Reviews Edinburgh Published 15 August 2012


Assembly Rooms ⋄ 13th-14th August 2012

Pip Utton explodes.

Stewart Pringle

Pip Utton’s much praised descent into Hitler’s final hours and twisted ideology is now in its fifteenth year, and while there are moments that would benefit from a little dusting, its ability to provoke and enrage proved undiminished during its short return to the fringe.

Opening in a sea of red light where a swastika glares from centre-stage like a pupil in some macabre peep-show, the imagery is of the Third Reich ascendant. Against this the ticking of a clock reminds us that time is winding down on Hitler and his regime, the gasps of someone running for their life.

The first half of Adolf is presented as a monologue by the dictator on the eve of his suicide, and though the scenario is now familiar, having formed the basis of Hirschbiegel’s brilliant film Der Untergang, Utton’s script is cunningly skewed. The identity of Hitler’s audience, our own identity as spectators, is left unspecified. Our consent and allegiance to his ideals are taken for granted: we are Nazis, receiving the final gospel from a prophet whose work we are implicitly expected to carry forwards – ‘I pass the torch of enlightenment onto you’ His subject is the origin, justification and final goal of Nazi ideology, he quotes extensively from Mein Kampf and ensures that his own self-declared genius remains the wellspring for the creation of tomorrow.

Though there are plenty of despicable outbursts as Utton segues from reflection to rally, his voice suddenly echoing out as if extending across a vast field of goose-steppers, the atmosphere is often chillingly convivial. We could almost be guests at a warm retirement party, where Adolf leaves with a watch on his wrist rather than a bullet in his skull. He insists that his intentions have always been peaceful, he champions scientific inquiry over religious superstition, he proudly vaunts his achievements in rescuing the German economy from the ashes of WWI. But he also trips himself up, his fanaticism breeds contradictions, and the bitter canker swells to frightening prominence.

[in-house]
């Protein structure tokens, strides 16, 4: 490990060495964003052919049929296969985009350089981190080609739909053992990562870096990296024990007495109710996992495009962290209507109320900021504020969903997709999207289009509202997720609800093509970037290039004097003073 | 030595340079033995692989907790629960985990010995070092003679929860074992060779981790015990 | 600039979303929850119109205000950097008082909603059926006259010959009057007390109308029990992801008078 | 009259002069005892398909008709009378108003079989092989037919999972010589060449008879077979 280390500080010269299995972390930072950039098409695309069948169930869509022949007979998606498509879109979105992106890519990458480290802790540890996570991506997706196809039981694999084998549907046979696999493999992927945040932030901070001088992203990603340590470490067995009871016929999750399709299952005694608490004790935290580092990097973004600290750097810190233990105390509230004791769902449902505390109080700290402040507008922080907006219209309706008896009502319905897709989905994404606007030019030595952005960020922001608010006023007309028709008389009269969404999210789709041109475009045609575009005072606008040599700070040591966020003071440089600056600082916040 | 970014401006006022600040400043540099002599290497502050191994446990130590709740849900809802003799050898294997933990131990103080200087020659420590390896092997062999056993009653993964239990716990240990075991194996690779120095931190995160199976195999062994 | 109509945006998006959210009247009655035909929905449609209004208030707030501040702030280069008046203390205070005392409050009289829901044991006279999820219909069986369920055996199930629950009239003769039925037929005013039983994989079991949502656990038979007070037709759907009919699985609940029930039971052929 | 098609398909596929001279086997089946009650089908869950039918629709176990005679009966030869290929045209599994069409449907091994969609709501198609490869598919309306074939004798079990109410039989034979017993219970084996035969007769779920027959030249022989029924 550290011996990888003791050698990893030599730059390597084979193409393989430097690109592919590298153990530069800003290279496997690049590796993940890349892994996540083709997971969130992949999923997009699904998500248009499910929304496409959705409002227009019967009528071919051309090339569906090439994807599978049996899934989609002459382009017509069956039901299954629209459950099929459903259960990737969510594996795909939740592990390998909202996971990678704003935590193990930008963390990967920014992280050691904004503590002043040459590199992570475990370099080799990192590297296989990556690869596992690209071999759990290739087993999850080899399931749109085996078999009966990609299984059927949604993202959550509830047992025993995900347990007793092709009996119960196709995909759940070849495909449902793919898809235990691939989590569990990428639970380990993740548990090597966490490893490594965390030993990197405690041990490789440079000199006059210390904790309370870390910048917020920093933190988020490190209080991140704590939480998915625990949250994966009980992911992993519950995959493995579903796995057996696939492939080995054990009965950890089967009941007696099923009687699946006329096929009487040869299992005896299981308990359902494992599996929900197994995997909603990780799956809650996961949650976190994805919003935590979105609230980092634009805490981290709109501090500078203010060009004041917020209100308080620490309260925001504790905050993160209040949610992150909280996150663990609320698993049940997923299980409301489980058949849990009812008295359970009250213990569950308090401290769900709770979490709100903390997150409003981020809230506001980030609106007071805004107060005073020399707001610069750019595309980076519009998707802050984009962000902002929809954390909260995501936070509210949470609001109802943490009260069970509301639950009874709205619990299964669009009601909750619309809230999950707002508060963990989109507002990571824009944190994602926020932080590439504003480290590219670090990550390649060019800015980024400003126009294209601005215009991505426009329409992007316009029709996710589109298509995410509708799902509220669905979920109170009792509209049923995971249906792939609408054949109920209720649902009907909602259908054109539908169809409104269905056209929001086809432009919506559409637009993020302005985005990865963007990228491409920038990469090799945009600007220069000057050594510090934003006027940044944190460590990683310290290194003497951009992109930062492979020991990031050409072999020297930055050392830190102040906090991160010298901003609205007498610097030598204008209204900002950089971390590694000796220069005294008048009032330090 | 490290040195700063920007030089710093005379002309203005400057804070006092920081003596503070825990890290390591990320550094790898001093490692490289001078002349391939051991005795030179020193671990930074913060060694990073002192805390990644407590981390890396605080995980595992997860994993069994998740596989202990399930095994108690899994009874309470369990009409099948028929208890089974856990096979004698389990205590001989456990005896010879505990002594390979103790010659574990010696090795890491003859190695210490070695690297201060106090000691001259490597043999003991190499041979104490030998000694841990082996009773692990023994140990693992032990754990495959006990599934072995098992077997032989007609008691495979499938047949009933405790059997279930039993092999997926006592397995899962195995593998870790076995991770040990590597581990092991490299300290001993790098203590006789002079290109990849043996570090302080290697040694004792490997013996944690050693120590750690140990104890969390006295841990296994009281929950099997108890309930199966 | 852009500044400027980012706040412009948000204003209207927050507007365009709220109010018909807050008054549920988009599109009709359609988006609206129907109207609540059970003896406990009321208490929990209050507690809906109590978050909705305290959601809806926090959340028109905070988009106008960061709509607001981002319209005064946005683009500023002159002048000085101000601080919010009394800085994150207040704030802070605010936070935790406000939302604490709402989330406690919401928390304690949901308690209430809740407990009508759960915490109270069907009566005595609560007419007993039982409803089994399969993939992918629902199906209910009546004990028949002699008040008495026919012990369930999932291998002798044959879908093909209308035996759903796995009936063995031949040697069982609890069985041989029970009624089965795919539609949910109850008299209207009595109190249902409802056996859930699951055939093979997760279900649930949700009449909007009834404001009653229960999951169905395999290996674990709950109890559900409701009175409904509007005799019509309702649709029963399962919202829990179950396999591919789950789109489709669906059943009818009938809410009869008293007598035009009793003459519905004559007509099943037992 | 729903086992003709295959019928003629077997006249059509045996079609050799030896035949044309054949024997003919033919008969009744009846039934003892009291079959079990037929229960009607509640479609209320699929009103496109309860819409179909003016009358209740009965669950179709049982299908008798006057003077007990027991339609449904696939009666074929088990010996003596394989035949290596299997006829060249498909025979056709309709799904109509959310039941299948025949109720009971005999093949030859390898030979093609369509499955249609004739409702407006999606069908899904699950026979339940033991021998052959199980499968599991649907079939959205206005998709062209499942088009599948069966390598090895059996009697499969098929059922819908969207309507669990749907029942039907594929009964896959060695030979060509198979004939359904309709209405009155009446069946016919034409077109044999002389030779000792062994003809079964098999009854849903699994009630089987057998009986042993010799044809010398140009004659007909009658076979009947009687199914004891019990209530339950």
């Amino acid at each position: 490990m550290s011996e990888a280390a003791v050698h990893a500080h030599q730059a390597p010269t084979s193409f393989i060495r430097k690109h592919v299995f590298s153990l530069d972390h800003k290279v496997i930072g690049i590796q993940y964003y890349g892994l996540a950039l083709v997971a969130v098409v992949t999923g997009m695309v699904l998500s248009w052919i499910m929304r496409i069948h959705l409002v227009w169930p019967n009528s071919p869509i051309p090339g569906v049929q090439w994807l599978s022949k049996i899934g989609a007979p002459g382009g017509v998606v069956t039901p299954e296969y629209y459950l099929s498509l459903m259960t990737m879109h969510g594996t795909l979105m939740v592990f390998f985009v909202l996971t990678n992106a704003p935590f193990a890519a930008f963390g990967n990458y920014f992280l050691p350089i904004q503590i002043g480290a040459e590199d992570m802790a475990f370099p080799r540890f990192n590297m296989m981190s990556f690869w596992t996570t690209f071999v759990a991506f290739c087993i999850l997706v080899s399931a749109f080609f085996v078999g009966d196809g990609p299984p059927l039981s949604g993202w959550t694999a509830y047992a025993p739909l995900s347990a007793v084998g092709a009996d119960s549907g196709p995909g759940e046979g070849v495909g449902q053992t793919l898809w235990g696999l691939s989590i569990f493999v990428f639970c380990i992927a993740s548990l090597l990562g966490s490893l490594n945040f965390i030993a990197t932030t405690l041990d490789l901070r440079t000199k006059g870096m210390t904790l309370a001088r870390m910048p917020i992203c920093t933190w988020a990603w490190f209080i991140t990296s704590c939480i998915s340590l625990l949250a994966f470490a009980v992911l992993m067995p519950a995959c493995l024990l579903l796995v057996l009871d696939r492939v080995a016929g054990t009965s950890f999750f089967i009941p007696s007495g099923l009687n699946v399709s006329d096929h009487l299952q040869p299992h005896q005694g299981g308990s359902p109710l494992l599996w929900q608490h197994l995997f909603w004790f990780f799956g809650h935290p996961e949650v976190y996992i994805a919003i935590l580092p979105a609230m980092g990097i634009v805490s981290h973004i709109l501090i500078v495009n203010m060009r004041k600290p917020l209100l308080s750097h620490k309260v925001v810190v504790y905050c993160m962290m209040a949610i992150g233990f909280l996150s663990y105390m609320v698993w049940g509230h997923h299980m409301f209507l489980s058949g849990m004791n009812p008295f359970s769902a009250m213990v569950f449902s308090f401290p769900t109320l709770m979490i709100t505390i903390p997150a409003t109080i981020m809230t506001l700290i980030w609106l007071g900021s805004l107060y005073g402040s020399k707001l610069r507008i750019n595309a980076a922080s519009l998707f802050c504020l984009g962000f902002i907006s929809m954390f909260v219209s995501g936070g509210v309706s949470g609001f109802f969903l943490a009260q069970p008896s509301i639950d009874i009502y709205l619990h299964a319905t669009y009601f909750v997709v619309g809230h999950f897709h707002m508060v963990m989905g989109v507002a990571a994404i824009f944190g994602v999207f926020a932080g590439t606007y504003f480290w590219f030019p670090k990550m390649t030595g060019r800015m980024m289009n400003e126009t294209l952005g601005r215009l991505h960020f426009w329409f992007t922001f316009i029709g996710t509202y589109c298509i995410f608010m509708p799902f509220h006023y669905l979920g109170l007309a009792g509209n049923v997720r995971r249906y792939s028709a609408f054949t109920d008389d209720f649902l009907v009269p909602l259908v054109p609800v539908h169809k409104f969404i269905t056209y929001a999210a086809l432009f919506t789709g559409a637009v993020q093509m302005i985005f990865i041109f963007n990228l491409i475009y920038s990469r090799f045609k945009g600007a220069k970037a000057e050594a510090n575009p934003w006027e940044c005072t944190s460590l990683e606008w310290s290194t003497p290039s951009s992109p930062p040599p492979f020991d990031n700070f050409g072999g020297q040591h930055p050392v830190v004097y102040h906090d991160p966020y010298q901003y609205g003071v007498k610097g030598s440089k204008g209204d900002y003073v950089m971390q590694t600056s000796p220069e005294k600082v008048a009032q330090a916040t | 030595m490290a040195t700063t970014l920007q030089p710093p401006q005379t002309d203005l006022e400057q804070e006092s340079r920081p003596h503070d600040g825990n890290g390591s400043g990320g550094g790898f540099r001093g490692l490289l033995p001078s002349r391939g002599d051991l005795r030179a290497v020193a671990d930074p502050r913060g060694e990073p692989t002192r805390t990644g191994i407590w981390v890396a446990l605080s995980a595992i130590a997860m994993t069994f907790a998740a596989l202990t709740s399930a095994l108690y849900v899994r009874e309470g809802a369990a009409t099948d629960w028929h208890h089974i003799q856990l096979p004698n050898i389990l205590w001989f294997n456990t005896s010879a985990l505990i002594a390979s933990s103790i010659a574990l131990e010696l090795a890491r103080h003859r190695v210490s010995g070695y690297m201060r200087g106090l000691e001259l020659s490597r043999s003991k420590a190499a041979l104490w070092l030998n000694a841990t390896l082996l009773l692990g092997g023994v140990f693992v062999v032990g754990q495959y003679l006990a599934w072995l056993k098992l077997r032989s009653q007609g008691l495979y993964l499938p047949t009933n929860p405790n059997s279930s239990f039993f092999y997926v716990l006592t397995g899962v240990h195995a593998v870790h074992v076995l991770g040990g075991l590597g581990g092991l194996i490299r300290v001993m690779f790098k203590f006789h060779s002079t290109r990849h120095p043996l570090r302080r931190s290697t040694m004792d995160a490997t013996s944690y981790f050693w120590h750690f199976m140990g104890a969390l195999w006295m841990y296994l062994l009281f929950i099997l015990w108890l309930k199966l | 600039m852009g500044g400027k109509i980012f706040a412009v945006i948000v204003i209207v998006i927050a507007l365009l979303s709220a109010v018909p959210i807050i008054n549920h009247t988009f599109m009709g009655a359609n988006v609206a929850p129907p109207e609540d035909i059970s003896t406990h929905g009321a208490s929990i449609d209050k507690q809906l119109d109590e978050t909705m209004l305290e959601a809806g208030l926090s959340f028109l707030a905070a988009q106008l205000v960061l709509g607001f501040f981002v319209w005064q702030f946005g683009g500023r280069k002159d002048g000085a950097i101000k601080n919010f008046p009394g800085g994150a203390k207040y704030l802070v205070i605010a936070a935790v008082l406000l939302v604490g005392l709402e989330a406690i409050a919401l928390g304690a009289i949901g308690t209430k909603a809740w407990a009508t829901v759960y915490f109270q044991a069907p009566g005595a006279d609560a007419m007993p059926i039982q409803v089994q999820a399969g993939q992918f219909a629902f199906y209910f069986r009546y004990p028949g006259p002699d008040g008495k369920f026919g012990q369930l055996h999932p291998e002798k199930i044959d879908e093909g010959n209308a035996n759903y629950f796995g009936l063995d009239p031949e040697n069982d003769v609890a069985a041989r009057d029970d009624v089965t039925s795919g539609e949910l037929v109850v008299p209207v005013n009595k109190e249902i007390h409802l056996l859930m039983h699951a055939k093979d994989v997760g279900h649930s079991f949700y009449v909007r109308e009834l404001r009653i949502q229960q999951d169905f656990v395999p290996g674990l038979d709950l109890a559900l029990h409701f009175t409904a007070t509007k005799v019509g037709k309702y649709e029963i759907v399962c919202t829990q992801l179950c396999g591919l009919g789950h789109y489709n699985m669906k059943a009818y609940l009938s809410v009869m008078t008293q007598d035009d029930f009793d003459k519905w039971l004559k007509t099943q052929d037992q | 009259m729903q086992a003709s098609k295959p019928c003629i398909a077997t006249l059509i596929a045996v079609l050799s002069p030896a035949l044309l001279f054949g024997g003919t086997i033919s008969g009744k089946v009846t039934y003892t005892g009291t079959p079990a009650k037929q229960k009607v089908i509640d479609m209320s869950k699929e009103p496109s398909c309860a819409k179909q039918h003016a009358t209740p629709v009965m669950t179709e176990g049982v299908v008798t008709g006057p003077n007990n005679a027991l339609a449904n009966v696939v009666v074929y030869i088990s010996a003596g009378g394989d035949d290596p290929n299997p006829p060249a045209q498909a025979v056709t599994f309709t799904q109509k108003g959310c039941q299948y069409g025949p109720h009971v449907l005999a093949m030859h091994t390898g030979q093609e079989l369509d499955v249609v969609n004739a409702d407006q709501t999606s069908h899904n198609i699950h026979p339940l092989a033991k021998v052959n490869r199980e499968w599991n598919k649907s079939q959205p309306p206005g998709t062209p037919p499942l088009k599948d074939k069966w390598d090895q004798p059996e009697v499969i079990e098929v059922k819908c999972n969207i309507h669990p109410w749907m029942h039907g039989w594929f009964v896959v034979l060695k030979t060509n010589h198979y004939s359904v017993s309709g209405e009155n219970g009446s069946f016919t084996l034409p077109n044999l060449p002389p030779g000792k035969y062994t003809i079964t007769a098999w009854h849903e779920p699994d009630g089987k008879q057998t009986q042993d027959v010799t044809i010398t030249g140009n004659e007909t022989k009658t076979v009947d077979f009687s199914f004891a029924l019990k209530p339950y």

Utton’s performance is occasionally too amiable, or rather amiable in the wrong way. Hitler’s rhetoric was fashioned in beer halls, where hopeless men drank in his anti-Semitic invective and roared along to his nationalist sloganeering. There’s a touch too much Richard Briers in Utton’s very English and softly-spoken dictator. Richard Briers would not make a very convincing Nazi, and occasionally the trap Utton is baiting damages the authenticity of his performance.

When that trap closes, however, it still has the power to snare and to wound. The second half of Adolf involves Utton breaking character and chatting casually with his audience. He snags a cigarette, cracks open a tinnie and gets down to the kind of insidious racism and homophobia that used to pass as mainstream British comedy until as recently as the mid-90s. It’s the most famous moment in any of Utton’s works, a stroke of genius that proved its potency in spectacular fashion as several members of the audience stood up to protest, several more walked straight out of the theatre and the enraged performer turned on them with a vicious attack.

The extent to which Utton remained in control during three minutes of the kind of breathtaking chaos Ontroerend Goed would give their back teeth for was unclear. He’s an experienced and talented performer, but as he bellowed ‘It’s a fucking play!’ and reeled off the show’s roster of global successes, Adolf rediscovered its sense of danger.

Utton’s prolific output has included almost as many turkeys as triumphs, his one-man War of the Worlds (yes, the Jeff Wayne version, and no, I don’t think he’ll do it again) has been seared into my soul, but Adolf is a work of consummate skill and lasting relevance.


Stewart Pringle

Writer of this and that and critic for here and there. Artistic director of the Old Red Lion Theatre.

Adolf Show Info

Written by Andy Doorhein

Cast includes Pip Utton


Running Time 1 hr 30 mins (no interval)



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